This siloed approach often causes inefficiencies in your organization’s search-marketing strategy, as well. Held to tight direct-return-on-ad-spend metrics, your online team is likely to avoid advertising on generic terms such as sofa, blouse, power tools, shoes, etc. But these generic search terms typically represent the beginning stages of a buying cycle and can be substantial traffic generators to your website. Such generic terms may appear to be low direct sales drivers, but this is merely a function of the poor cross channel tracking mechanisms we have at our disposal.

The irony of all this, however, is that the consumers and their messy (i.e., human) shopping habits are being left out of the equation. They are still shopping for these products, but they are using search terms that you have determined to be unprofitable by your single channel ROI equation. As a parallel to the tree falling in the woods, if a consumer purchases a high-end cordless drill on the web, but your online team doesn’t capture it because the term power tools is not included in its search buy, does the sale actually occur?

In other cases, your online team may avoid promoting big-ticket items because they know that such promotions do not convert directly to online sales. The majority of shoppers today still purchase offline, especially big-ticket items. But before they plunk down the plastic on that big-screen plasma TV, they spend hours shopping online. They do their homework, researching the various makes, models, features, benefits and prices, before walking into a brick-and-mortar store.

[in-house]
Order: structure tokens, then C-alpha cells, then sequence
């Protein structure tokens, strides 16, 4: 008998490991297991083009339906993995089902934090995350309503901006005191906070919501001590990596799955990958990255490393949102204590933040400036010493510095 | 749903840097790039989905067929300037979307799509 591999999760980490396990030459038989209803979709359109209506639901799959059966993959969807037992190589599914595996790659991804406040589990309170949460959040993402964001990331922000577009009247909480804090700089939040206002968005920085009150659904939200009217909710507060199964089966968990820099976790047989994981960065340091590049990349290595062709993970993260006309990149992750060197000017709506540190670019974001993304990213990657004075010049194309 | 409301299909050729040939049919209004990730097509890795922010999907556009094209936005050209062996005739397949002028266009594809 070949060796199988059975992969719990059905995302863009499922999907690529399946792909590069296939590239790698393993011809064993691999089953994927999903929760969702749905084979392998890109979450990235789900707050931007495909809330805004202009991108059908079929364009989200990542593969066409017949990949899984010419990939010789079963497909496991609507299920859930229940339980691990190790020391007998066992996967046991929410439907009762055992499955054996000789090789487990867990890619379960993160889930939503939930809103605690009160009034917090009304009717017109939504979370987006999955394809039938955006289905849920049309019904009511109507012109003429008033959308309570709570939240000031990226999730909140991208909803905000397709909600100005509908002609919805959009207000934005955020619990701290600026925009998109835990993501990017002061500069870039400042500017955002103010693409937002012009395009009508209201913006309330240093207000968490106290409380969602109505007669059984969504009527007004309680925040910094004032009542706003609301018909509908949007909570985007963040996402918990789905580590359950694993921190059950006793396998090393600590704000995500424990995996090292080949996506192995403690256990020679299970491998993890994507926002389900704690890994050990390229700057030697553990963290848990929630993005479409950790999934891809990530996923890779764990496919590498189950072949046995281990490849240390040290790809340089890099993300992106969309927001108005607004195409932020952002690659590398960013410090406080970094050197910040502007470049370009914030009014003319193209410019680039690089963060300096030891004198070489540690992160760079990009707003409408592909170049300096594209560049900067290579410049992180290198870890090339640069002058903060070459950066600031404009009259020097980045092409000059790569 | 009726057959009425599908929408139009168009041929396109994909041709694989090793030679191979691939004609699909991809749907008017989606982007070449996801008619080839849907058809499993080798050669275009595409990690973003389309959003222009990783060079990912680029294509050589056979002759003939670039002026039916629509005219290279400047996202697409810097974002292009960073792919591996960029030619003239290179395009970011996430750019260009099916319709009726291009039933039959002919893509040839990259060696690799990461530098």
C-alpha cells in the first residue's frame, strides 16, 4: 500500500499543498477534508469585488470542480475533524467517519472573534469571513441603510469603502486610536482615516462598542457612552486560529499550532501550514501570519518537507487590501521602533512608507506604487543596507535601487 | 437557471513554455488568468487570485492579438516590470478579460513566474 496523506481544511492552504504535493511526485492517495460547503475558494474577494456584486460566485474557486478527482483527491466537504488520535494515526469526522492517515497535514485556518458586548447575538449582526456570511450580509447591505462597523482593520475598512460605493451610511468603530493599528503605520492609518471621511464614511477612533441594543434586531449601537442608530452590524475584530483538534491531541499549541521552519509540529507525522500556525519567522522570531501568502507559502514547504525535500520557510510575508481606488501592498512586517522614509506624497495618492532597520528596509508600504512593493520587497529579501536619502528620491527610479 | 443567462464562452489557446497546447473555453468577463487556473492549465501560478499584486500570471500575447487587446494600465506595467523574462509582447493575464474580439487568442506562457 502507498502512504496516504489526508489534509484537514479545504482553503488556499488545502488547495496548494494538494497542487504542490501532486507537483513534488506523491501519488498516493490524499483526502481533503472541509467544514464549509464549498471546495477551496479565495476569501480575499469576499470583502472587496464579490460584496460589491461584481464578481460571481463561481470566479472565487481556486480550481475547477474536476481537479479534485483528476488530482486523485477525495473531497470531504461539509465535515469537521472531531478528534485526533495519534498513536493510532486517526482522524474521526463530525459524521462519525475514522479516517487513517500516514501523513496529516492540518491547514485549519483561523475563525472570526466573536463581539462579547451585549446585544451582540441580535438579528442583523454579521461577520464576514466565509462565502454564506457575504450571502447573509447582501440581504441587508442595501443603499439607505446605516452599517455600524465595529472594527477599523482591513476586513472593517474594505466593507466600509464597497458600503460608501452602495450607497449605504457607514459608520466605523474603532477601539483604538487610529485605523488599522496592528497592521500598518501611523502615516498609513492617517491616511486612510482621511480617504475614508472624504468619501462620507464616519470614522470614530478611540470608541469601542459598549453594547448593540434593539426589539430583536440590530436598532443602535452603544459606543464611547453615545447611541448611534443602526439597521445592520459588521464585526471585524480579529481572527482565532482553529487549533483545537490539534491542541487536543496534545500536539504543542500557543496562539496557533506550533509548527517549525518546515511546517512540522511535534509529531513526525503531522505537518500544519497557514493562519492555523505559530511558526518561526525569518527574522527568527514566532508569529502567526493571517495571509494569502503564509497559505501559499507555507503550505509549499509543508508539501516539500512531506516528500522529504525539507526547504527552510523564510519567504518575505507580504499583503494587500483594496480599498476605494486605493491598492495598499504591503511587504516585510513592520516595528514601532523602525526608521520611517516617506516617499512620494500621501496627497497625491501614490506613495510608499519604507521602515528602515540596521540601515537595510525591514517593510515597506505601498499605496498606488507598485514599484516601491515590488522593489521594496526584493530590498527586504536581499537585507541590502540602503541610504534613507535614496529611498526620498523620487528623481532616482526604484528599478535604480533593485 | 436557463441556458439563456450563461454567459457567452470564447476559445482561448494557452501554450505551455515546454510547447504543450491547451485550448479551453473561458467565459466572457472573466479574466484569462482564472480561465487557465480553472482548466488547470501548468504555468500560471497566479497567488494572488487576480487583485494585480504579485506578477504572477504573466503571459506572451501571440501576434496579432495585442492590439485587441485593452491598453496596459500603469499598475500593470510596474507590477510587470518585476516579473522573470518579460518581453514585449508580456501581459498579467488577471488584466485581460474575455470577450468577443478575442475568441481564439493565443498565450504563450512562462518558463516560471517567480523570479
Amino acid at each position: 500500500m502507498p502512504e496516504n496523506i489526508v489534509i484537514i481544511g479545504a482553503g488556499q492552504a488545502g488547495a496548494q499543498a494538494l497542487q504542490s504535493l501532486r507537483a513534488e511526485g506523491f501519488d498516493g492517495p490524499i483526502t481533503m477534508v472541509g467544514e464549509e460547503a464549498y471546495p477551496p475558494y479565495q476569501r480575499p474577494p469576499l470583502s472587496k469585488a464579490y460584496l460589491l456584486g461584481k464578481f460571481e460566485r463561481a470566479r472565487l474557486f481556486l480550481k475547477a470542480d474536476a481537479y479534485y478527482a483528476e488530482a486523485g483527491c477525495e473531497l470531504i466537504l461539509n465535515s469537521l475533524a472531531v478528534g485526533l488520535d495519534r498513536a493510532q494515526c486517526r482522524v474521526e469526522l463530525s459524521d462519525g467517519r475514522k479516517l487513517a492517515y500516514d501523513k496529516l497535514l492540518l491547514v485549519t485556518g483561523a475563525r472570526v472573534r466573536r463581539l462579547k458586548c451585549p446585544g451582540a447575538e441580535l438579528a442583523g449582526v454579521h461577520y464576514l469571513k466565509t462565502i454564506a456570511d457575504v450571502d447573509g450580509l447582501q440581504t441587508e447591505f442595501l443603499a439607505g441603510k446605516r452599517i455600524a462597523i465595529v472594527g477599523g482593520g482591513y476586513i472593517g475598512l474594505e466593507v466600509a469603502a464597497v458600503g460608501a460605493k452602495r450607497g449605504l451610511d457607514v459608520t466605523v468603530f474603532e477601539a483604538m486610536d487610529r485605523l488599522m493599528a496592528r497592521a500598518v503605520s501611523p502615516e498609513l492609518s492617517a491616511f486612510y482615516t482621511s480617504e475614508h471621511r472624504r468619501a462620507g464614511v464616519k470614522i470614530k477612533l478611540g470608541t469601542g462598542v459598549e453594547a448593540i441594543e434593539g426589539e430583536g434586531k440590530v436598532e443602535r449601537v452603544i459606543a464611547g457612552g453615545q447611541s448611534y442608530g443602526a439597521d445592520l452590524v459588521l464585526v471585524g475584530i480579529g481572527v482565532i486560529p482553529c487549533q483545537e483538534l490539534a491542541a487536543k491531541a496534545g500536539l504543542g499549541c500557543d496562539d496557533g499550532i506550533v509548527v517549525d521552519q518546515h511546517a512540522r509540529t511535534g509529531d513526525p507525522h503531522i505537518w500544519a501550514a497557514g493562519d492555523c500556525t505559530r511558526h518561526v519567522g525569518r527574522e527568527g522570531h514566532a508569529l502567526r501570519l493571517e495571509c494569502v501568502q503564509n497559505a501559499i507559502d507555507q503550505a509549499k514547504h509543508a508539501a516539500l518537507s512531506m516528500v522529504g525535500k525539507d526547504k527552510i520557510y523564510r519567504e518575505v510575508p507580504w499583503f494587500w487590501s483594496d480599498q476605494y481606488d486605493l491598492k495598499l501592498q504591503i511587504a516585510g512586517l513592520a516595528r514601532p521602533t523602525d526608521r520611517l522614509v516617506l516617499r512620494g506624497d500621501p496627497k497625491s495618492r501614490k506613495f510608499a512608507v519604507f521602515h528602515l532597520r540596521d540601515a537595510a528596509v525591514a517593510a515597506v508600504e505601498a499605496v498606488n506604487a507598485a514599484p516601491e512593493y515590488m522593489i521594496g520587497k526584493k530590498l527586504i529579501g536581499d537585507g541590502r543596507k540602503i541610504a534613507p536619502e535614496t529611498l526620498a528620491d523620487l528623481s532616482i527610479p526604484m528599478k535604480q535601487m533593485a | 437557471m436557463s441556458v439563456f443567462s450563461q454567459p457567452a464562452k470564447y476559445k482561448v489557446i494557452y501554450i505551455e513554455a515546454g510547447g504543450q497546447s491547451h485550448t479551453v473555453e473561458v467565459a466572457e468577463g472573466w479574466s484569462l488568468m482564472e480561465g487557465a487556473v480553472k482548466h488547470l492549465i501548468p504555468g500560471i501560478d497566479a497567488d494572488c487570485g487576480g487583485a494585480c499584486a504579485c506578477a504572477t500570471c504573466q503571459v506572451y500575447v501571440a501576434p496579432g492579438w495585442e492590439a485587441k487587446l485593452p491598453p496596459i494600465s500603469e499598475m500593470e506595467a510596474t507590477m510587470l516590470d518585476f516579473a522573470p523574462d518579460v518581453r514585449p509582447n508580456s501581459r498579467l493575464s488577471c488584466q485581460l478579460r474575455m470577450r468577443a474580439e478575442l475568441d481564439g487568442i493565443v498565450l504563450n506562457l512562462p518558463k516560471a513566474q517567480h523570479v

According to JupiterResearch’s “Entertainment and Media Consumer Survey,” a full 39 percent of consumers’ time is now spent online, and this time shift is coming at the expense of other media types, with newspapers and magazines taking the brunt of this shift. As a result of this change in media consumption, one has to ask: Do your current media expenditures still make sense?

If you are like most retailers, a significant portion of your marketing budget is probably spent on newspapers and/or pre-print (circular) advertising to drive in-store sales. If you ask most retailers if this traditional method is the most efficient way to drive store traffic, their answer is likely to be a resounding yes. But a closer look at the numbers calls into question the real effectiveness of this approach.